Fanya’s mother's younger sister

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This is Aunt Sima, my mother's younger sister, born in 1909, she died in 1980. The photo was taken before the war, in 1940.

My maternal grandfather, Berl (Boris) Slutsky came from Anatovka (I met this name only in literature, everyone called the place Ignatovka. I don’t know why people gave Anatovka the name of Ignatovka. Ignat is a Slavic name, Russian or Ukrainian. This is probably the reason for giving such a name to this plac). As Sholem-Aleichem’s character Tevye, whose family lived not far from Anatovka, my grandfather was a milkman. Grandma even told me that she had seen Sholem Aleichem and his wife, Olga Mikhailovna. Milkmen, as is well known, kept cows, produced sour cream and cottage cheese and sold their products at the market-place. Grandpa was not as sociable and talkative as Tevye. Once in 1919 Grandpa and his son Mikhul, my mother’s brother, loaded their carriage with goods and went to Kiev. As soon as they left Ignatovka, they were attacked by either local bandits or Petlyura bandits. There were two of them. They killed Grandpa and wounded Mikhul in the head. One of the bandits said: ‘They are still alive’. Mikhul lay there silently. The other one said:  ‘Leave it, they’ll get finished off’. The bandits took the horse and the goods and left. Only Mikhul with Grandpa’s body remained on the road. When it got dark, he went to Anatovka and told everyone about what had happened.

My maternal grandmother’s name was Rivka, nee Kholemskaya, she became Slutskaya after marriage. She was born in 1863, also lived in Anatovka and got married there. Grandmother and Grandfather were religious people. They had two sons and five daughters; my mother was one of them. Grandma Rivka had three sisters but I don’t remember their names.

Grandpa died and the Slutsky family moved to Kiev. Grandma stayed with her daughters and brother at 4 Basseynaya Street. It was a single-floor building, where they occupied a three-room apartment without any facilities and with a Russian stove. Grandma was illiterate and looked after the house. Her favorite work was to sort out pepper and make pillows. She did not attend the synagogue, never wore a wig, however, she observed all ceremonies.  Grandma kept everything kosher in her household; there was even a butcher, a shochet in the yard, who cut chicken on Fridays. Grandma cooked challah every Friday. She baked it in a Russian stove in a special form and it was not twist-shaped. At 5 o’clock Grandma lit the candles, prayed, but there was no family gathering – no Sabbath. The whole family usually gathered only for Jewish holidays, which Grandma always celebrated. I spoke to her in Yiddish. When in 1933 we were not able to buy matzah because it was very expensive, I cooked it for Grandma myself. Mother’s brothers and sisters’ weddings were celebrated according to the tradition – with a chuppah.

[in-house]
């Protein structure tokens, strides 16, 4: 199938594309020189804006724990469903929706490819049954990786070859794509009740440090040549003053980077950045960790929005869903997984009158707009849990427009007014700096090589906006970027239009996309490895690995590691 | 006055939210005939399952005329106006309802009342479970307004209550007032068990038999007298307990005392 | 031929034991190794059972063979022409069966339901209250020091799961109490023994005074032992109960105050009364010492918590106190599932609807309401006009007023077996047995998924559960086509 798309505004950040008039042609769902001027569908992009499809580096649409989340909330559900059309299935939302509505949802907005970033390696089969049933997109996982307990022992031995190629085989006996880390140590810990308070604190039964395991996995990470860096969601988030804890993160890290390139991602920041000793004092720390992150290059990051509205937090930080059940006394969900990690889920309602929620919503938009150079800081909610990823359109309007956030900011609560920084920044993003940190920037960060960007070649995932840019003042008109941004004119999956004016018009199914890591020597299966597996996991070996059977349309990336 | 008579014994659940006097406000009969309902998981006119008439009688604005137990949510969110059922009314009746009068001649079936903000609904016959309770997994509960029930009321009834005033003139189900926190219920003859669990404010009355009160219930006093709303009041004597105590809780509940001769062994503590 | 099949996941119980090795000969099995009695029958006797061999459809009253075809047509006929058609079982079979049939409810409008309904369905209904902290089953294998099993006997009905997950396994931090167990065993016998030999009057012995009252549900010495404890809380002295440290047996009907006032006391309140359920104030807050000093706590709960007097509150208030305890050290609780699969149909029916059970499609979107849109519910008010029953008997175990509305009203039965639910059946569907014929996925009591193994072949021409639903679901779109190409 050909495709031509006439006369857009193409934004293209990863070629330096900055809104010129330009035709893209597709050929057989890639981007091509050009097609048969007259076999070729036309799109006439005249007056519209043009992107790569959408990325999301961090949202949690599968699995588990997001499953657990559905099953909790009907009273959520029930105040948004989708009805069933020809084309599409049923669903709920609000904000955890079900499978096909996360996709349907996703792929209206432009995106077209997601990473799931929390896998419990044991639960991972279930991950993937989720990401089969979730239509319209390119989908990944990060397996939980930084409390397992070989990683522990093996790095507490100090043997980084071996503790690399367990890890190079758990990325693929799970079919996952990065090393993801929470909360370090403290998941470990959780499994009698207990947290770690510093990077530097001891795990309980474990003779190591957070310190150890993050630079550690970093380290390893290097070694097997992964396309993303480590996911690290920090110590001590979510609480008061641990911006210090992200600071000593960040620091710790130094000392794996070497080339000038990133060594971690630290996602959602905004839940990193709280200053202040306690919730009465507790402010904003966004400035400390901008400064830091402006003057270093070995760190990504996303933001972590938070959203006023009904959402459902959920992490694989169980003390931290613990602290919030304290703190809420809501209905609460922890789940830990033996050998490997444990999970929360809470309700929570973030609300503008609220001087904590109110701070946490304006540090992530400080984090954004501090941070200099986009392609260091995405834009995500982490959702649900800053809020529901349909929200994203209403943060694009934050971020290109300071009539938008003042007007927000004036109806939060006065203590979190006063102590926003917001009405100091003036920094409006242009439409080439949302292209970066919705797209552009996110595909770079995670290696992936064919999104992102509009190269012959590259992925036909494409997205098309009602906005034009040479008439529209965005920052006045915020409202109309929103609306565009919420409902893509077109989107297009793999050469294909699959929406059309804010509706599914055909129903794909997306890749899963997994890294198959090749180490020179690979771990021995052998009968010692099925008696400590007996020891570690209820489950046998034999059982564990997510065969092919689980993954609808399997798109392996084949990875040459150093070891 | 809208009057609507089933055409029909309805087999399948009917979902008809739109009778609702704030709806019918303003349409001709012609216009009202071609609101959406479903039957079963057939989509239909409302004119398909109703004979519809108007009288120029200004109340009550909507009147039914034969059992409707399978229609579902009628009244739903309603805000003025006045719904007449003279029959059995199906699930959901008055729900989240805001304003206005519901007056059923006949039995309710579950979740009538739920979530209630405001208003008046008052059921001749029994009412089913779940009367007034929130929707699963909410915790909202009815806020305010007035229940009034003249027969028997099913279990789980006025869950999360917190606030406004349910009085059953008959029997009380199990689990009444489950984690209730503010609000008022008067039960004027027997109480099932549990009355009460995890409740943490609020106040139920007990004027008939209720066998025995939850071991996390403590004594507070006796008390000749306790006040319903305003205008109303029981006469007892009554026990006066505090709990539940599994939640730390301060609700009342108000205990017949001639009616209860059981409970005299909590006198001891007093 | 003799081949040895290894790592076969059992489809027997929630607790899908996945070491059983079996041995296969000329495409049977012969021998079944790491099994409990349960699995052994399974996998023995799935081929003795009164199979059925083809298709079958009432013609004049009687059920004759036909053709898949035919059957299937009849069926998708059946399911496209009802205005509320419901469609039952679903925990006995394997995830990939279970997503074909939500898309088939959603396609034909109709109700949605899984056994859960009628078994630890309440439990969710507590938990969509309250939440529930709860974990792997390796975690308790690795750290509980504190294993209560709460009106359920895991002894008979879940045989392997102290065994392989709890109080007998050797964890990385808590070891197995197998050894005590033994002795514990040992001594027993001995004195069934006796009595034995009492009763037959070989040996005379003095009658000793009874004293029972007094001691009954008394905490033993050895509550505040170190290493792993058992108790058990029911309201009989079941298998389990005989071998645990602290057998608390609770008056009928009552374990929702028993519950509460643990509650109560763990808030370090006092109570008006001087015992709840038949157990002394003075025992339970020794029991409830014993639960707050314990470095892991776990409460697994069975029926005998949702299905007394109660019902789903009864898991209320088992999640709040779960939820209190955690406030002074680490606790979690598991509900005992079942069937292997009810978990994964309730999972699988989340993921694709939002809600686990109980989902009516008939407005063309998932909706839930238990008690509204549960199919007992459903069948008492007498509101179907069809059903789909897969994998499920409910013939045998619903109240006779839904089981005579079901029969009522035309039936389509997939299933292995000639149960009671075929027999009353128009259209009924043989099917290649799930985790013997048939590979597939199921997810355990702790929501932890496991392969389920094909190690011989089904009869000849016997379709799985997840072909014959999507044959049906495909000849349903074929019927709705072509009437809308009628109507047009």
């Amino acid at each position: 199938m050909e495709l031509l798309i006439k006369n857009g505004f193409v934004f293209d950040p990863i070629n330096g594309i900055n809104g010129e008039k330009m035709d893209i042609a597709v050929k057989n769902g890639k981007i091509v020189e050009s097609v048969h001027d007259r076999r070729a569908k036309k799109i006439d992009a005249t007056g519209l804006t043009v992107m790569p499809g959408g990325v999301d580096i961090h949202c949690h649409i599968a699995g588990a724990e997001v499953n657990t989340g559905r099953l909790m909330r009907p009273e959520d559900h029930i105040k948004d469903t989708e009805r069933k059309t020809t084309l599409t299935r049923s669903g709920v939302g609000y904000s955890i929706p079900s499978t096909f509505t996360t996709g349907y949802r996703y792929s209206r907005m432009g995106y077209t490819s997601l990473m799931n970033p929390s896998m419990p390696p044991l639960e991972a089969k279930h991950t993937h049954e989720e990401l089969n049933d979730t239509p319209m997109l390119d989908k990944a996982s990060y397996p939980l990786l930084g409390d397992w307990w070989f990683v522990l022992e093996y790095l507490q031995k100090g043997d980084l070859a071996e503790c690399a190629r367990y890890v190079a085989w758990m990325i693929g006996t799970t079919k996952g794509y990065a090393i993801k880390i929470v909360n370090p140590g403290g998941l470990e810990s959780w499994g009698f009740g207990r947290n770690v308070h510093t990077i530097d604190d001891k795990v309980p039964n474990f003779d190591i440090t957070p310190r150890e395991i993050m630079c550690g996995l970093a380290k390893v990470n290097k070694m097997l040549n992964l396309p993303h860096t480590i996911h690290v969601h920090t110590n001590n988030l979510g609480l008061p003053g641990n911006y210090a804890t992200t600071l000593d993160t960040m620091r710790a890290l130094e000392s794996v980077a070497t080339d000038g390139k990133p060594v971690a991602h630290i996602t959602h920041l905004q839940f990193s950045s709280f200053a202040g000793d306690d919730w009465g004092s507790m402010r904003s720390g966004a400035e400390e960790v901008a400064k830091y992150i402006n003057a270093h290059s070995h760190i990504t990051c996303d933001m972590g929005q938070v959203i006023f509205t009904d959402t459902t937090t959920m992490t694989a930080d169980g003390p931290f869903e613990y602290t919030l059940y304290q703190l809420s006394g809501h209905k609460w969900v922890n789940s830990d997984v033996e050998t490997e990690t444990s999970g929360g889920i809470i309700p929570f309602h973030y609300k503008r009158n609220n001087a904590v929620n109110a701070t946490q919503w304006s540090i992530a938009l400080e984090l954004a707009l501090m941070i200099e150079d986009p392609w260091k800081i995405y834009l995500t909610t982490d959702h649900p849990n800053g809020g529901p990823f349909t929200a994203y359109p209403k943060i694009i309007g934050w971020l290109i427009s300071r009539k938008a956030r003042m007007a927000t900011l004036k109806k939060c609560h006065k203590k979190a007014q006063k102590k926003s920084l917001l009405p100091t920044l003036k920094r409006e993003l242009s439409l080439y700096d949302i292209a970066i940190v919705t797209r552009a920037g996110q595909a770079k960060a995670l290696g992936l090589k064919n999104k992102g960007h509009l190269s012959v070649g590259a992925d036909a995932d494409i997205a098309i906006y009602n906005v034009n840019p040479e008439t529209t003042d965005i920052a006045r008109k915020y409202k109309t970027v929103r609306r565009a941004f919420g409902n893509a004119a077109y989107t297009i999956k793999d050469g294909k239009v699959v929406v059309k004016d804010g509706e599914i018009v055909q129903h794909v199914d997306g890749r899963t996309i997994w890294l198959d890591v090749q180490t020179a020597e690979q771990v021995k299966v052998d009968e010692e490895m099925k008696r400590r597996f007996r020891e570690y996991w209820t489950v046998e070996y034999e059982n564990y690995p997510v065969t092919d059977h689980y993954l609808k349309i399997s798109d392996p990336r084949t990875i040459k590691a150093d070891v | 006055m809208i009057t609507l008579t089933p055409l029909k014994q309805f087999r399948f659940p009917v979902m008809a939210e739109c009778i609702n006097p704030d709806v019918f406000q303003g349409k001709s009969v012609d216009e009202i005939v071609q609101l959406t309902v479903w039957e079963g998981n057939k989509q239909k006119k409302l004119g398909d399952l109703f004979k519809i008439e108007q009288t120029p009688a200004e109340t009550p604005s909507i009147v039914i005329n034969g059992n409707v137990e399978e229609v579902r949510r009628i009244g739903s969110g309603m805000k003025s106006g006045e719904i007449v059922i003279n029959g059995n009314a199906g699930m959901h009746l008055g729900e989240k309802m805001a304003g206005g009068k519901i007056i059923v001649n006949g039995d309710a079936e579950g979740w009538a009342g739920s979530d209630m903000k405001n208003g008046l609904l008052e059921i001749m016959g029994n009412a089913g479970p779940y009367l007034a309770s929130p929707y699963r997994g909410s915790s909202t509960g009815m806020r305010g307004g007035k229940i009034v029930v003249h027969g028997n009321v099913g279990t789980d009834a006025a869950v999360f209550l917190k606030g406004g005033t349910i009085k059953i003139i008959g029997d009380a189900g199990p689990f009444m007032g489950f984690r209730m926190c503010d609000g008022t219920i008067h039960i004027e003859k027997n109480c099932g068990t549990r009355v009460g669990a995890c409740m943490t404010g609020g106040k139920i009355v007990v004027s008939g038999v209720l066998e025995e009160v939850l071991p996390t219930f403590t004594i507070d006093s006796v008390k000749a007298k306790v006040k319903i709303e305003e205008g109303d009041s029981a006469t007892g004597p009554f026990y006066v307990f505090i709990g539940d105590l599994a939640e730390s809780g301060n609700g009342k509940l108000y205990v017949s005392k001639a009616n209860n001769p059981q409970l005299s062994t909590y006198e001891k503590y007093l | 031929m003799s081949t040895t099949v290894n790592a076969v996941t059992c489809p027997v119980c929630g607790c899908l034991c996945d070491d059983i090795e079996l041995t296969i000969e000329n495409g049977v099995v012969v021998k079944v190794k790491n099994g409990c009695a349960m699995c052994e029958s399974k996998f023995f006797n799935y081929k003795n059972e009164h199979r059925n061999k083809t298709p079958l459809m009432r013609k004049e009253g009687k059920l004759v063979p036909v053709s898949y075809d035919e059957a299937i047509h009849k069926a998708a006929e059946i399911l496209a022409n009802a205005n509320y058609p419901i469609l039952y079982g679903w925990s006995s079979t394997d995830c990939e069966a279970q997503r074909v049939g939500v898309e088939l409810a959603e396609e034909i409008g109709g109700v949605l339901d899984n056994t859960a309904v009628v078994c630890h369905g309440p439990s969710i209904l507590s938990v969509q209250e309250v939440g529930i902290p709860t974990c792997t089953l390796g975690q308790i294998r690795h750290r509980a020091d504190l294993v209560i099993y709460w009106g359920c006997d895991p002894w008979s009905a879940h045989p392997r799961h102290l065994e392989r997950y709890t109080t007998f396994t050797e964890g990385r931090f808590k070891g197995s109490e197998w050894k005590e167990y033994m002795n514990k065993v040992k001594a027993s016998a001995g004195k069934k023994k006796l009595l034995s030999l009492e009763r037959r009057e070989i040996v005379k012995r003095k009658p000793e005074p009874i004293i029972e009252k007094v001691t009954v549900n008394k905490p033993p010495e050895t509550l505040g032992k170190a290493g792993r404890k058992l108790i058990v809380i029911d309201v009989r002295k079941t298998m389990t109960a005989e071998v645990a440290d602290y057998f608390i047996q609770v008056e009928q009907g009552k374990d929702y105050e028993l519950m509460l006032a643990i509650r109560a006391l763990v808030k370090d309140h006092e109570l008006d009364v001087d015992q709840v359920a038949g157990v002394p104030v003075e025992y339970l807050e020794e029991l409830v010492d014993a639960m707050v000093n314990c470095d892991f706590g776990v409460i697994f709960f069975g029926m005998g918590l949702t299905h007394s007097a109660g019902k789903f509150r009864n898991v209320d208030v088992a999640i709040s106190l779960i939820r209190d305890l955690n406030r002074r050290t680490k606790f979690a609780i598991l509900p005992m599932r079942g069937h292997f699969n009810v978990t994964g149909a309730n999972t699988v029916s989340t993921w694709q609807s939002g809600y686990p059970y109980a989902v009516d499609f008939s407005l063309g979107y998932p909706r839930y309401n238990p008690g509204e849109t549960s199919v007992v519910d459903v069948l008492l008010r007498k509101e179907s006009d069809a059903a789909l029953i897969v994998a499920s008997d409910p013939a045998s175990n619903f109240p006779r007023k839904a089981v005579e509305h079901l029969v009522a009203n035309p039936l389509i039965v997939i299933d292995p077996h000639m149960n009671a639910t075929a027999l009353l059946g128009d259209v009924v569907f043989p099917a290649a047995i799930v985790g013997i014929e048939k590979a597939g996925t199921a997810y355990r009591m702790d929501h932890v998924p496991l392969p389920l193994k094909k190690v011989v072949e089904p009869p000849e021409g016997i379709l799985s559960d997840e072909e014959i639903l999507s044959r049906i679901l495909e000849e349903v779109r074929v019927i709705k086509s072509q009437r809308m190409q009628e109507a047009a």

The siblings and cousins lived in peace and friendship. Everyone had a big family. All families observed the Jewish way of living. There were no Party members in the family. We were closely in touch and met for holidays, weddings as well as when visiting friends. We were great friends with my father’s cousin, Shloima Maryanchik and rented a summer house together in Svyatoshen. Such gatherings were very cheerful. I remember huge tables covered with plentiful viands, especially during summer time. The children helped adults to set the table and carry the dishes. Children were fed first, so when grownups had their meal, children already played in the yard.

During the war I was in evacuation in Central Asia. However I could not stand the Central Asian climate with its sand and heat. It was very difficult to live there because we had no ration cards. Aunt Sima’s husband died and she invited me to come to Svredlovsk.

Interview details

Interviewee: Fanya Maryanchik
Inna Gimila
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St. Petersburg, Russia


Sima Slutskaya
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Anatovka village, Kiev province
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Country of death:
after WW II
before WW II:
after WW II:

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